But God is merciful. He established means by which we could be called “out of darkness into his marvelous light” (1Pe. 2:9). By the power of the Holy Spirit working through the living Word of God, a great number of sinners have been converted. They have been set on another path, a blessed way that leads to the mansions of heaven.
For the confirmand(s) sitting here today, this happened for them at their Baptism. When they were baptized “in the name of the Father and of the Son and of the Holy Spirit” (Mat. 28:19), they were claimed by this merciful God as His very own children. Their sins were washed away, they were given the gift of saving faith, and they became heirs of everlasting life.
Children are baptized in white gowns to signify the righteousness of Jesus that covers over them through the water and the Word. And they are before us again today in white gowns to show that they understand and treasure the gift that became theirs at Baptism. They desire to make a public profession of the faith that came to them by the power of the Holy Spirit. And they desire to have their faith increase as they will now be admitted to the Table of their Lord to eat and drink His body and blood for the remission of their sins.
Our prayer for them is that the Holy Spirit will continue to come and fill them as He has throughout their lives, and that He would continuously “kindle in them the fire of His love.” It is also our prayer for ourselves. The Holy Spirit must kindle this love in us, because we cannot produce it on our own or learn it from the world.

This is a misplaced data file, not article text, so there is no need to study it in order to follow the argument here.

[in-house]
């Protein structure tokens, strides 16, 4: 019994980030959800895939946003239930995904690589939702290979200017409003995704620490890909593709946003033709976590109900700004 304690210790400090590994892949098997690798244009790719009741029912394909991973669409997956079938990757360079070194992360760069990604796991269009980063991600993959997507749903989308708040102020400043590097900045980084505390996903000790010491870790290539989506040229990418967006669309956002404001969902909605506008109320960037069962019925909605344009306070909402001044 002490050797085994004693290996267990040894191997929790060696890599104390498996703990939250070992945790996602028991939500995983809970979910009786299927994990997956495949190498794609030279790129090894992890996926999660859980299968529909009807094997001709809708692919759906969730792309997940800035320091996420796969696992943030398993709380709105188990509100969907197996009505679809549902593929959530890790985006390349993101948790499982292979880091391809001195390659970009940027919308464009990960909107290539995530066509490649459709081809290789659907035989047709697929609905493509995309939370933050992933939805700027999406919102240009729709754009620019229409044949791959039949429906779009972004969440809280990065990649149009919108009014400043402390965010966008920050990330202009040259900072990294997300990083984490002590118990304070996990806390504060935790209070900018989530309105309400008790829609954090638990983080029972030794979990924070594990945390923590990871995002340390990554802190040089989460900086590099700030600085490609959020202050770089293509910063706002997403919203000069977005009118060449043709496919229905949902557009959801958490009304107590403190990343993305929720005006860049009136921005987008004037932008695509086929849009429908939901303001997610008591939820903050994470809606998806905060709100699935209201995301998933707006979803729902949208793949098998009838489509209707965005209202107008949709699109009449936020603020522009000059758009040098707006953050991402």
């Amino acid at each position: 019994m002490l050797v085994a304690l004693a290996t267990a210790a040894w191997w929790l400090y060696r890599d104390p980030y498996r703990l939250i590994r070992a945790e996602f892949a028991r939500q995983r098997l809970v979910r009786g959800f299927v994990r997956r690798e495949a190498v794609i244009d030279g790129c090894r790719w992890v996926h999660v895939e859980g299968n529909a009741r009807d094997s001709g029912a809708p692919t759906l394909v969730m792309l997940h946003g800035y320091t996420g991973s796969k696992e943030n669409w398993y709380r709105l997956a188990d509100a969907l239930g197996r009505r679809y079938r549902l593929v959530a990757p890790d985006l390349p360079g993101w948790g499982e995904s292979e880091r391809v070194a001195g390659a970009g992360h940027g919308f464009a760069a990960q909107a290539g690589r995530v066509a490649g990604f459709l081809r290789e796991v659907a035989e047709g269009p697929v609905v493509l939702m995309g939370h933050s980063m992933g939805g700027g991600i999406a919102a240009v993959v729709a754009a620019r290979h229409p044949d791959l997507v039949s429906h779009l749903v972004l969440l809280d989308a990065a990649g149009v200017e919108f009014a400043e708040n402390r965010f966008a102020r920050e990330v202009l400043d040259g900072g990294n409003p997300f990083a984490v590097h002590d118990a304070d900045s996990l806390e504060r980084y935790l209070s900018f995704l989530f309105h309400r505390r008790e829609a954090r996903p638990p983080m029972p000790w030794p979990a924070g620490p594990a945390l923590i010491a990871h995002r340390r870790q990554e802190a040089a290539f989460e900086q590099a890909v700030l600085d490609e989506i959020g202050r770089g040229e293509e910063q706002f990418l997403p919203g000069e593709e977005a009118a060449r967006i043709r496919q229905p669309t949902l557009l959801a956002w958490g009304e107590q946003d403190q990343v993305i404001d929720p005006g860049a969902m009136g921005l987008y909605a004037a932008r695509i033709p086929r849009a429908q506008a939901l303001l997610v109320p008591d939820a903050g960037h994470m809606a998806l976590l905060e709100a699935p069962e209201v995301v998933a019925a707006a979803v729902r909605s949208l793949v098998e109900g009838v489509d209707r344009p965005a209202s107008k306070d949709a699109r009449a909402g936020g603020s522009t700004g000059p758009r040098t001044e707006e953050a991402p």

The world has a very different idea of love. The world defines love as the support of the lifestyle each person chooses. But this definition only applies to certain groups. In our society today, we hear that we should support those who challenge and fight against long-standing values of sexuality, marriage, and family. At the same time, any who hold those long-standing values are to be silent. Those who do not get in line with the world’s program of conformity are hardly treated with love; instead they are attacked, labeled, and subjected to ridicule. So much for the world’s version of love.
The love we want to have kindled and growing inside us is the love of God in Christ. God showed His great love for the fallen world by sending His only Son to pay the price for sin. God’s Son became Man in the Virgin Mary’s womb, and He lived a perfectly holy life under God’s law. Then He carried all of humanity’s sins to the cross where He made atonement for them by the shedding of His blood.